There’s an interesting conundrum that goes on in this world.

If you are on the receiving end of something bad done by someone unknown, it becomes a filter through which you view other people. As if you are looking for the perpetrator in every face you see. It colours your view of mankind and the people around you. You see other people as capable of this bad thing.

But if you are the happy recipient of something wonderful and equally anonymous, I believe you start looking around you as if waiting for that person to show up. You look at each person in your life, that has crossed your path and you think, ‘Is it you? Are you the one who did this wonderful thing?” And the amazing part is when you do this, you start to see other people with that same hope. That same idea that maybe this person did this for you.

I have been the recipient of a few of these acts of kindness and the latest one has been this amazing birthday cake a couple of weeks ago. At the time I got it I had no idea who gave it to me, and with every bite I wondered. Who did this for me? Who thought of me enough to order a cake with my name (spelled correctly) and then have it delivered? Part of me wants to know and yet, another part of me doesn’t. As long as I don’t know who gave it to me, my mind sifts through my friends, relatives, acquaintances and I give them each the credit for this gift. Maybe it’s not fair,to give others credit for what one person has done, but it has been fun to wonder who did this.


If you are the wonderful person who did this for me, thank you very much. It was delicious!IMG_3856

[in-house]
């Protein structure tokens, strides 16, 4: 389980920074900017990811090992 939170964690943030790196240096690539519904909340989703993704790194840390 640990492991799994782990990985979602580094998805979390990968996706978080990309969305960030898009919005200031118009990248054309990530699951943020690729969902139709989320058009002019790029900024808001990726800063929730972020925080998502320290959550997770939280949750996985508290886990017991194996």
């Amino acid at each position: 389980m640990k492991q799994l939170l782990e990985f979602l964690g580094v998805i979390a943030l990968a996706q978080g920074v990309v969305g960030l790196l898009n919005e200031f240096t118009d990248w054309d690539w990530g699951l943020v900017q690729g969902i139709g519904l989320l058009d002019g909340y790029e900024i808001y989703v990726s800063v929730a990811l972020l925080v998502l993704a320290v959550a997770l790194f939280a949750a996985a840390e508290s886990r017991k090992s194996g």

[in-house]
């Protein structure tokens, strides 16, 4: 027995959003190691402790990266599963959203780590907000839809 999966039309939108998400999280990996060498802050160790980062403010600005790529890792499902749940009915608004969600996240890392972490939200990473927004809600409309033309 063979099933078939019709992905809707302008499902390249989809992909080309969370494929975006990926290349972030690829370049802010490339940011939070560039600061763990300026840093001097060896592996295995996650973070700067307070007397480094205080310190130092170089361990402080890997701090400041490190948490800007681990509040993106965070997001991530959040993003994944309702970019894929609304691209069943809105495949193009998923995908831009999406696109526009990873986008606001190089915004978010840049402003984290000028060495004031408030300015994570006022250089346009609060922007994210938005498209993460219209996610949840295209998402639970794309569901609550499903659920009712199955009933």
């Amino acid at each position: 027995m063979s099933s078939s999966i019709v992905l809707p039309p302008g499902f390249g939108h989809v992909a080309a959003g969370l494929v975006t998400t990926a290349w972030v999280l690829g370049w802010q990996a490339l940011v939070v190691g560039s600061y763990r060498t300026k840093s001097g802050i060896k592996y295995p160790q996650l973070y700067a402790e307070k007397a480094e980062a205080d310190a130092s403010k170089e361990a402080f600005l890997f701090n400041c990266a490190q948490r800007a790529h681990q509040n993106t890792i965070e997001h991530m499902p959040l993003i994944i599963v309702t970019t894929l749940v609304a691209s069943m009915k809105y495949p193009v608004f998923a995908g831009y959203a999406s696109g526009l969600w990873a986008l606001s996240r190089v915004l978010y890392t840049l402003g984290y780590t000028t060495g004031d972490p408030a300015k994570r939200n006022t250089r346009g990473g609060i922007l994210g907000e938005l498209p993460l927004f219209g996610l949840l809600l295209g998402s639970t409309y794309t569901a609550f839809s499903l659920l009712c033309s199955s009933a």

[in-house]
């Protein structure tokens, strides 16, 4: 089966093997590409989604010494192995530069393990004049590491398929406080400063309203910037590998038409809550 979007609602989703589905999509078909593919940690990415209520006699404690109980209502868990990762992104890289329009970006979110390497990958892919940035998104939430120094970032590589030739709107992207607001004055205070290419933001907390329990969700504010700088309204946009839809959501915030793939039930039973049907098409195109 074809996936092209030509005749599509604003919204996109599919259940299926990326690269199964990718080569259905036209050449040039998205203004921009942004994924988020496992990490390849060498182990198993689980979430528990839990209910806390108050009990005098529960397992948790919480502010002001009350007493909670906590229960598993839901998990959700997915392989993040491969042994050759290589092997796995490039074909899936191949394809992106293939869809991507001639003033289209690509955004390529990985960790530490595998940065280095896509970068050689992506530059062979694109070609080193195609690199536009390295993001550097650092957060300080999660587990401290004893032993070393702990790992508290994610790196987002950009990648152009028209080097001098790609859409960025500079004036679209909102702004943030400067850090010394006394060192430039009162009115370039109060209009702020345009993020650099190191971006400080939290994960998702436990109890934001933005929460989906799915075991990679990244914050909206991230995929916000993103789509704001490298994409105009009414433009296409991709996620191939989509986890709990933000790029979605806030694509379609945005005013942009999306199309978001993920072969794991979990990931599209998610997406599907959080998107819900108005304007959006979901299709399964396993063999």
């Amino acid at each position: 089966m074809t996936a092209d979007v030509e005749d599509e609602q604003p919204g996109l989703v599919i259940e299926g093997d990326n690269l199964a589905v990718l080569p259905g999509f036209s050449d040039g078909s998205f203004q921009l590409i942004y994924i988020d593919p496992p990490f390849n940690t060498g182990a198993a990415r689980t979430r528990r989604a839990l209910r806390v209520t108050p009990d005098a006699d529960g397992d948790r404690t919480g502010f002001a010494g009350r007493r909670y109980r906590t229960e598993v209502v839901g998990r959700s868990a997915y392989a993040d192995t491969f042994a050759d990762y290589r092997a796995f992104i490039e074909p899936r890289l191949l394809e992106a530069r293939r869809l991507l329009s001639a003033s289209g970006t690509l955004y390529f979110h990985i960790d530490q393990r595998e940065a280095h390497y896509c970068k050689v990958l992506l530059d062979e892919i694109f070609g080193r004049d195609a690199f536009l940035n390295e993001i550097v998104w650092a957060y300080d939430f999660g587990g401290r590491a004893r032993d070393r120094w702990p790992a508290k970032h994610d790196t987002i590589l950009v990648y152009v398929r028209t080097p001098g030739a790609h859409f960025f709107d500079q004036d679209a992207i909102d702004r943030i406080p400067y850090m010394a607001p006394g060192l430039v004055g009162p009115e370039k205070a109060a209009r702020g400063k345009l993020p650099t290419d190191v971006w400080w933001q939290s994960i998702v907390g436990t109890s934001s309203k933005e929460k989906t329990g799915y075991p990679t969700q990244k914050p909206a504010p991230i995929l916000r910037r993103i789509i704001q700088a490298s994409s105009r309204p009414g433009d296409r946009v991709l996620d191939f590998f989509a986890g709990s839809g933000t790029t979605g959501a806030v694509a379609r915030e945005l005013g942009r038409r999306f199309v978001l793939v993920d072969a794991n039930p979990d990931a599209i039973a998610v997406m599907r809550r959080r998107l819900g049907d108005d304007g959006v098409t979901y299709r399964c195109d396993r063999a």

Scavenger Hunt is over

Thanks so much to all of you who participated in the Christian Fiction Scavenger Hunt. The Hunt is now officially over and the winners have been declared on Robin Lee Hatcher’s site. Congratulations to Erin, who won the Kindle Fire and Heather and Lynne who won 33 books by the authors. It was a lot of fun and I hope all of you who participated, enjoyed it as well. 

As for me and my house, I did my own draw as well and will be contacting the winner and announcing that here as soon as she or he gets hold of me.

Thanks again for participating.Autumn Scavenger Hunt 2014_450


Follow the clues for a chance to win a Kindle Fire HDX or 30+ novels.

Welcome to the Autumn 2014 Scavenger Hunt. You have arrived at Stop 30. The hunt begins at noon (Mountain Time Zone) on October 17, 2014. You may have arrived here before the start which could mean all of the sites aren’t ready yet. Once the official start has begun you should go to Stop #1  ( and then work your way through the sites, gathering clues and entering bonus giveaway, until you reach the final stop which will also be on the site of Robin Lee Hatcher.

The hunt ends on Sunday, October 19, 2014 at one minute before midnight (Mountain). That means you have all of the weekend to finish it, so take your time. Enjoy reading the exclusive content the authors have prepared for you. You will connect a CLUE IN RED at each stop. Write them down as you go. At the end of the hunt, you will enter the clues into a Rafflecopter form. (The answer will make sense, even if you aren’t familiar with the quote.)